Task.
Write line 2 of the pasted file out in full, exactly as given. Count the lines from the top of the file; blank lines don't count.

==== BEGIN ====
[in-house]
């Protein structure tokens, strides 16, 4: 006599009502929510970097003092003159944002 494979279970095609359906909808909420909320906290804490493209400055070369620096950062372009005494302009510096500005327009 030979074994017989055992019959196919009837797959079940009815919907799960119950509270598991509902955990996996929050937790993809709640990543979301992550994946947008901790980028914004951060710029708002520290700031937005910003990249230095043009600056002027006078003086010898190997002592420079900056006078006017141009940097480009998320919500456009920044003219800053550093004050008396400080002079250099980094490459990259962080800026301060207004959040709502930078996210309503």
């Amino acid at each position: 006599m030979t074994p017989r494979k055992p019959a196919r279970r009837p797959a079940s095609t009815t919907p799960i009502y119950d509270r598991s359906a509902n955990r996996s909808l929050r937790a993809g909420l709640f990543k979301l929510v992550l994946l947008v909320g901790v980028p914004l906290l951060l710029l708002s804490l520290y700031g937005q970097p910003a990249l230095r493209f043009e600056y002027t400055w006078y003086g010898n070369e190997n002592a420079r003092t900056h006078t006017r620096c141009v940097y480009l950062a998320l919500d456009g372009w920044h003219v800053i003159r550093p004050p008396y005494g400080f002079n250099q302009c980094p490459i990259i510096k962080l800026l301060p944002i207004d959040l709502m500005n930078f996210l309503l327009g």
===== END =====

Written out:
């Protein structure tokens, strides 16, 4: 006599009502929510970097003092003159944002 494979279970095609359906909808909420909320906290804490493209400055070369620096950062372009005494302009510096500005327009 030979074994017989055992019959196919009837797959079940009815919907799960119950509270598991509902955990996996929050937790993809709640990543979301992550994946947008901790980028914004951060710029708002520290700031937005910003990249230095043009600056002027006078003086010898190997002592420079900056006078006017141009940097480009998320919500456009920044003219800053550093004050008396400080002079250099980094490459990259962080800026301060207004959040709502930078996210309503």